The first batch of 6000 new homes for fast-track residential development in Auckland has been hailed a significant step by the Government but got a lukewarm response from property experts and opposition parties.
Housing Minister Nick Smith and Auckland Mayor Len Brown yesterday announced 10 "special housing areas" in addition to the first deal last week with community housing and Maori groups to build 280 homes next to a Child, Youth and Family child protection residence in Weymouth.
Some of the special housing areas, such as Anselmi Ridge in Pukekohe where houses are expected to sell for $550,000 to $750,000, are not in the affordable range, while others like Weymouth and Alexander Cres in Otara, will largely be low-cost housing.
Some groups, such as the Orakei Local Board, are planning meetings to understand the effects of special housing areas on their communities, including the impact on residents bordering affordable areas.
Upper Harbour and Hibiscus & Bays Local Board member Lisa Whyte said building more homes in special housing areas was a huge threat to attractive communities.
"It will change the lifestyle and we need to step up and make sure it's done in the best possible way," she said.
Massey University banking expert David Tripe said the first batch of 6000 homes was a step in the right direction, but the impact in the short run would be relatively limited.
"I don't think we are going to see falling house prices in Auckland anytime soon," he said.
Real Estate Institute chief executive Helen O'Sullivan said the addition of 6000 sections would help keep a lid on house price pressure.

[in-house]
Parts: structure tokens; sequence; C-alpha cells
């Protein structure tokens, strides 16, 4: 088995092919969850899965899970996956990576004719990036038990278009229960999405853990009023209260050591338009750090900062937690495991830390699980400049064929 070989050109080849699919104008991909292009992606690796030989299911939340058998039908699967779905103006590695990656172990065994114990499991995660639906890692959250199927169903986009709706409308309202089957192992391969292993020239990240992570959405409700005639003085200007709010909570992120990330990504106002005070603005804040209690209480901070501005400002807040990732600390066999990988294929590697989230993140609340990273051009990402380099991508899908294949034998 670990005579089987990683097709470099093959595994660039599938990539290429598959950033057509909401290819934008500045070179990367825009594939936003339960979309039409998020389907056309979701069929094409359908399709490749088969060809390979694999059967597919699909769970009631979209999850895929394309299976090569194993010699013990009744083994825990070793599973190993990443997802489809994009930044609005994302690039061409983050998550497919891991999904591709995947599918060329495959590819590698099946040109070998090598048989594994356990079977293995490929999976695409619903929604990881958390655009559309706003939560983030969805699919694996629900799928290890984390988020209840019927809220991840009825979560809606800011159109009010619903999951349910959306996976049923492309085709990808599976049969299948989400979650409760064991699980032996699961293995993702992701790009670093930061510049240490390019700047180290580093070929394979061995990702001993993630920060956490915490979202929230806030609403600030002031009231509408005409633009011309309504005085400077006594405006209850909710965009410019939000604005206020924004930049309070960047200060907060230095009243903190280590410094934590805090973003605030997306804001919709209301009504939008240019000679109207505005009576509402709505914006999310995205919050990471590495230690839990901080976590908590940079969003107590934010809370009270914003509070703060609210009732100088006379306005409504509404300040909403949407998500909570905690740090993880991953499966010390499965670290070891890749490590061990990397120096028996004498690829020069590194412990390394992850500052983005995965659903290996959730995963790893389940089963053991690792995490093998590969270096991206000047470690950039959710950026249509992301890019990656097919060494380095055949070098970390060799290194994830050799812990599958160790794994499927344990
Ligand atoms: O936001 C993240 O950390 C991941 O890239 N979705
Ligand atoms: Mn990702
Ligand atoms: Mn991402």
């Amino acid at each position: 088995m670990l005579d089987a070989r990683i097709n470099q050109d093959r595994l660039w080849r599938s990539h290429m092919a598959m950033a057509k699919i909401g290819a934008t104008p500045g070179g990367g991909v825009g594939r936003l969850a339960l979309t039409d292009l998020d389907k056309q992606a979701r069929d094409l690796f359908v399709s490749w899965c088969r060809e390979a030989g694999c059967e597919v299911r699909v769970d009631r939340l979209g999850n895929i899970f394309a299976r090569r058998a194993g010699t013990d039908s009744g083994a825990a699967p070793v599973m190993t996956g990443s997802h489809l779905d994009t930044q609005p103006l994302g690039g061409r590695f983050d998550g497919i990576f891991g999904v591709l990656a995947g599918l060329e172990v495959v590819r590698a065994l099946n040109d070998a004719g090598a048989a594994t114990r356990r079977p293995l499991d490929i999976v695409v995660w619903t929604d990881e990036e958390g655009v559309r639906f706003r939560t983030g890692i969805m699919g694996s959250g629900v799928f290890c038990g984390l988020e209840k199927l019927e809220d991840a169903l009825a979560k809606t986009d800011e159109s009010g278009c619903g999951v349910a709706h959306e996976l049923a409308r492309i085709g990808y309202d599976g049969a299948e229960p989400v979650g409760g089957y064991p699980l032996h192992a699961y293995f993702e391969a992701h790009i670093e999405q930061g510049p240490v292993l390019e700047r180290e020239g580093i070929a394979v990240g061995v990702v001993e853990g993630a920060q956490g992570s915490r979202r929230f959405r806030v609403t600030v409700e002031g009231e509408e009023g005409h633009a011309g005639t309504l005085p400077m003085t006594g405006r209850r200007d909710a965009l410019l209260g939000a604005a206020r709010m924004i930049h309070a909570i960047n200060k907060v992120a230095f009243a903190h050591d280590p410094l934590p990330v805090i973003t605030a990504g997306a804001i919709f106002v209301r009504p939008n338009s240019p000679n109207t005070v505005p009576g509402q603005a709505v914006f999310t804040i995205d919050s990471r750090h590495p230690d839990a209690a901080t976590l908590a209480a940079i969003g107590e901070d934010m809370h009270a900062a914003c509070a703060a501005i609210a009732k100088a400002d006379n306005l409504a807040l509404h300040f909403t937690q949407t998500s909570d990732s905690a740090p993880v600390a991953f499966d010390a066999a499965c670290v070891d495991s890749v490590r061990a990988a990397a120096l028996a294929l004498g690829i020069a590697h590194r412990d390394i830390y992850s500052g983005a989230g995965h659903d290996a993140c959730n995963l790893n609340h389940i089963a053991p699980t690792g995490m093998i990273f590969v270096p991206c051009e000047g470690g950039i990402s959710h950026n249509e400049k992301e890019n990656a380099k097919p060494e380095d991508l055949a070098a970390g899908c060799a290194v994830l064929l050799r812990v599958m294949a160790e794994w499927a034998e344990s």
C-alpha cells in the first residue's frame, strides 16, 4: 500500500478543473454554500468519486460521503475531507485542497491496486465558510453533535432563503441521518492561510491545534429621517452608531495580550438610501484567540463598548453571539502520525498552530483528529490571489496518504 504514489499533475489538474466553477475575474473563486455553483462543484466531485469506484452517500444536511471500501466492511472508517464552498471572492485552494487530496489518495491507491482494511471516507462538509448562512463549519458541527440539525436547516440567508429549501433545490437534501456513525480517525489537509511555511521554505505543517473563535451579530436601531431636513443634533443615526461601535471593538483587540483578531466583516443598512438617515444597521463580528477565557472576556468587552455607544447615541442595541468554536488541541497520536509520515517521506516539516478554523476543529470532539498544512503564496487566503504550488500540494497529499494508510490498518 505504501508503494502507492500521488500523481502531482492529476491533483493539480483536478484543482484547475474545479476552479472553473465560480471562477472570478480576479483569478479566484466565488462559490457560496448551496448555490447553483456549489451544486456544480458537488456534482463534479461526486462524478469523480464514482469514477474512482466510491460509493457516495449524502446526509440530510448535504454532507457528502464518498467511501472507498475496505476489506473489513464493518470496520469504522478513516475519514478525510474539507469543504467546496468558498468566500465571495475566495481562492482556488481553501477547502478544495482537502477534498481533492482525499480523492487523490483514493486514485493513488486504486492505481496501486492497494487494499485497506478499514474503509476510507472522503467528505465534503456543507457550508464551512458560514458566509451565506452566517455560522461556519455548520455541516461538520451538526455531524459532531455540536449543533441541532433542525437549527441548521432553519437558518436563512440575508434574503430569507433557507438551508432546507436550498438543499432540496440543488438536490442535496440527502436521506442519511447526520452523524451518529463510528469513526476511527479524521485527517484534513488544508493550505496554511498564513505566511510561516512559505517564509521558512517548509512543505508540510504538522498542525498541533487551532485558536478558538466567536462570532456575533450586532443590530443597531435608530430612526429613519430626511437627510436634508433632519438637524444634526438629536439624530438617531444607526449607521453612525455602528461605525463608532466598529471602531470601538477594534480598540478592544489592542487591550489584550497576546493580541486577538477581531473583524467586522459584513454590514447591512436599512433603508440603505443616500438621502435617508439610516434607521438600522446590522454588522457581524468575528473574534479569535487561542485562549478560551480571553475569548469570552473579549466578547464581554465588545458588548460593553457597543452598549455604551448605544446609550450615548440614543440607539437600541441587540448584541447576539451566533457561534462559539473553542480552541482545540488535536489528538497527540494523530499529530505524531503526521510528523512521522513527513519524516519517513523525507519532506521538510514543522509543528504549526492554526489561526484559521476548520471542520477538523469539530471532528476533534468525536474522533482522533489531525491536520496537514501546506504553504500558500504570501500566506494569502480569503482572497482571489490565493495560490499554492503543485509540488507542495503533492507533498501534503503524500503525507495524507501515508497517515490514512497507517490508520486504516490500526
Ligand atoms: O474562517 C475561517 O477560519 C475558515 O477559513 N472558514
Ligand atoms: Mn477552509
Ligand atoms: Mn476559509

"But it's only one piece of the puzzle. There is no one thing that will fix [price pressures]," she said.
Dr Smith and Mr Brown said there would be varying requirements for a proportion of homes in special housing areas to be in the affordable range.
The council and Government signed a housing accord to tackle Auckland's housing shortage and overheated property prices with the aim of consenting 39,000 new homes over three years.
Dr Smith said land supply was the most critical issue to improve housing supply and affordability in Auckland. Mr Brown said the accord could not or would not solve Auckland's housing supply problem, merely bring forward projects.
Labour's housing spokesman, Phil Twyford, said instead of affordable homes the result would be row upon row of McMansions and a few crumbs to first-home buyers, with only up to 10 per cent of the 6000 promised in the affordable range. Green Party co-leader Metiria Turei said Auckland had a serious shortage of affordable housing and National had passed up an opportunity to help fix it.
Race to beat loan rules lifts property values
Property values across New Zealand rose at an 8.4 per cent annual pace last month, with first-time home buyers busy before the arrival of low-equity home lending restrictions. The increase was driven though by a shortage of houses in Auckland and Christchurch, valuer Quotable Value (QV) said.
In Auckland, property values rose at a 13.6 per cent above annual pace in September while in Christchurch values were 10.8 per cent above last year.
The national pace slowed slightly from 8.5 per cent annual growth in August.
QV research director Jonno Ingerson said nationwide values were growing but not at the rate experienced in those two cities.
"Most of the rest of the main cities and provincial towns are also increasing, but at a much more modest rate." It would take some time for the Reserve Bank's loan value ratio (LVR) caps to have an impact on the market because banks had a number of pre-arranged loan applications.
"This is likely to cause a short-term flurry in activity as people rush to secure a property before their pre-approval expires."